TRNN | 8 July 2016
Welcome to the Real News Network. I’m Paul Jay.
On Thursday morning, the mediafest and politicalfest around Hillary Clinton’s email scandal continued, as the head of the FBI, James Comey, spoke at a congressional House oversight committee. Here’s a little clip of what was said there. But let me just foreshadow–maybe the emails aren’t the real issue that should be in front of these hearings. Now, here’s the chairman of the House Oversight Committee, Jason Chaffetz, questioning James Comey and a bit of his answer.
JASON CHAFFETZ: It seems to a lot of us that the average Joe, the average American, that if they had done what you laid out in your statement, that they’d be in handcuffs. And I think there is a legitimate concern that there is a double standard. Your name isn’t Clinton, you’re not part of the powerful elite, that Lady Justice will act differently.
JAMES COMEY: I believe this investigation was conducted consistent with the highest traditions of the FBI. Our folks did it in an apolitical and professional way. There are two things that matter in a criminal investigation of a subject. And so when I look at the facts we gathered here–as I said, I see evidence of great carelessness. But I do not see evidence that is sufficient to establish that Secretary Clinton, or those with whom she was corresponding, both talked about classified information on email, and knew when they did it they were doing something that was against the law. So give that assessment of the facts and my understanding of the law, my conclusion was, and remains, no reasonable prosecutor would bring this case. No reasonable prosecutor would bring the second case in 100 years focused on gross negligence.
JAY: Now joining us from New York is Michael Hudson. Michael’s a Distinguished Research Professor of Economics at the University of Missouri, Kansas City. His latest book is Killing the Host: How Financial Parasites and Debt Bondage Destroy the Global Economy. Thanks for joining us, Michael.
MICHAEL HUDSON: Good to be back here, Paul.
JAY: First, let’s talk a little bit about what we just heard. The chairman of the House Oversight Committee says, is there a double standard here? Somebody else might be in handcuffs, and Hillary Clinton’s not being charged. I guess a lot of people are asking that question. The FBI director says this doesn’t rise to the level of criminality; it’s carelessness. I don’t know the law well enough. I’m certainly not a lawyer. But it seems to me that the deliberate, willful decision to use a private server–and some people have said one of the reasons could be to avoid Freedom of Information Act requests–and I don’t know if that rises to the level of criminality. But it’s sure wrong.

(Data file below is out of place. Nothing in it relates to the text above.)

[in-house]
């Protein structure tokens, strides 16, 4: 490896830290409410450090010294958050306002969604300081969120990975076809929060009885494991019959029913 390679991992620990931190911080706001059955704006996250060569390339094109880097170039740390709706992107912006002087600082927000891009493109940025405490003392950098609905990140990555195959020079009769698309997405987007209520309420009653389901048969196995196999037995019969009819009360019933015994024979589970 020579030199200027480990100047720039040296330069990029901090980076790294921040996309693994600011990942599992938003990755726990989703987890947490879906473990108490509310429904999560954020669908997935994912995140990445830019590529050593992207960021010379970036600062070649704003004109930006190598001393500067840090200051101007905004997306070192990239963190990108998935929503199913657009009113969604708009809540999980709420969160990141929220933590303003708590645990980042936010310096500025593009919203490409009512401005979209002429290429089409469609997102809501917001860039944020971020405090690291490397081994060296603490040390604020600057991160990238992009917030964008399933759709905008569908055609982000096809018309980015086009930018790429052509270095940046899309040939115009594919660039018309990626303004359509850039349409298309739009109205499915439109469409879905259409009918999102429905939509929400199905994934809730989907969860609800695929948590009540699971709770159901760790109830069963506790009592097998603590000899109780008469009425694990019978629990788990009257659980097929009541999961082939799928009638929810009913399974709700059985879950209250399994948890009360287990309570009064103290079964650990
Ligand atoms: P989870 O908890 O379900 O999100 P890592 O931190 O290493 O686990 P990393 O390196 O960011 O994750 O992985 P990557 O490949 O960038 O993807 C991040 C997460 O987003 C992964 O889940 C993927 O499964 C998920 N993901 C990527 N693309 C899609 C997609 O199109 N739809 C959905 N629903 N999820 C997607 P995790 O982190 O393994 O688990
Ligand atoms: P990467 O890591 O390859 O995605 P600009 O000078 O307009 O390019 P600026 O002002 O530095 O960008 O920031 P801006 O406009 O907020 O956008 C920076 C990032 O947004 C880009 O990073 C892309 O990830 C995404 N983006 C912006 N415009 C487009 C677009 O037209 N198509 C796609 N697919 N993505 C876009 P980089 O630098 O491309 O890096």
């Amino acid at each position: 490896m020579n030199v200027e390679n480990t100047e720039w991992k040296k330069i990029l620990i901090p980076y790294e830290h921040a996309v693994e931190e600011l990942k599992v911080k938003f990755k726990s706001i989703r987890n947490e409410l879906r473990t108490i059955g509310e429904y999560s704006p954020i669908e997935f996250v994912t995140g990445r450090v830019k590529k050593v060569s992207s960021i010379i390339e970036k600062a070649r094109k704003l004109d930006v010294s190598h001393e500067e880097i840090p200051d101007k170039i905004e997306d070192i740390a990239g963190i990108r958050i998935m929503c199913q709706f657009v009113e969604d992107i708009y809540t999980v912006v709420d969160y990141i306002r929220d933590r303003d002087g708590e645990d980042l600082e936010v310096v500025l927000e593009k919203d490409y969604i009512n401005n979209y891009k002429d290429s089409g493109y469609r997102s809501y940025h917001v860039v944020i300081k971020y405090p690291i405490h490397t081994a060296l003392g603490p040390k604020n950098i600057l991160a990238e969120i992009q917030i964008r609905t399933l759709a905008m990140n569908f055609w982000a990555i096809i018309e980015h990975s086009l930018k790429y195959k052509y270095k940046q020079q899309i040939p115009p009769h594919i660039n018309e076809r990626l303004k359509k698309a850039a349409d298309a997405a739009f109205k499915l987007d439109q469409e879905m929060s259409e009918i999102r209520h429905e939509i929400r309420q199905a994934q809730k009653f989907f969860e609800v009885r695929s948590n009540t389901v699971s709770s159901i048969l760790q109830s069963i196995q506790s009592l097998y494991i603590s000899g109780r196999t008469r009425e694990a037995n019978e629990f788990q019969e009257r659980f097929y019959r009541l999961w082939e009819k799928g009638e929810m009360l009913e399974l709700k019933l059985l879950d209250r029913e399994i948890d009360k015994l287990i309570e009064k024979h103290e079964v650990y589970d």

HUDSON: Well, it’s obvious that Hillary wanted to keep some information from the public finding out. The information that she wanted to keep from the public probably didn’t concern national security so much as concern her own private dealings, because nobody has, I think, in American history, has merged their public service as secretary of state or president with their private gains to the extent that Hillary really has. And by that I mean the Clinton Foundation, overall.
Here’s the problem, you can imagine. She’s going to Saudi Arabia, she’s going to Europe, she’s going to the Near Eastern countries. Saudi Arabia has asked her–and this is all very public–we want more arms. We want to buy arms in America. We know that Saudi Arabia is one of the major contributors to the Clinton Foundation. On the other hand, Hillary’s in a position to go to Raytheon, to Boeing, and say look, do I have a customer for you. Saudi Arabia would love to buy your arms. Maybe we can arrange something. I’m going to do my best. By the way, you know, my foundation is–you know, I’m a public-spirited person and I’m trying to help the world. Would you like to make a contribution to my foundation?
Well, lo and behold, the military-industrial complex is one of the big contributors to the Clinton Foundation, as is Saudi Arabia, and many of the parties who are directly affected by her decisions. Now, my guess is what she didn’t want people to find out, whether on Freedom of Information Act or others, are the lobbying she’s doing for her own foundation, which in a way means her wealth, her husband’s wealth, Bill Clinton’s wealth, and the power that both of them have by getting a quarter billion dollars of grants into the foundation during her secretary of state.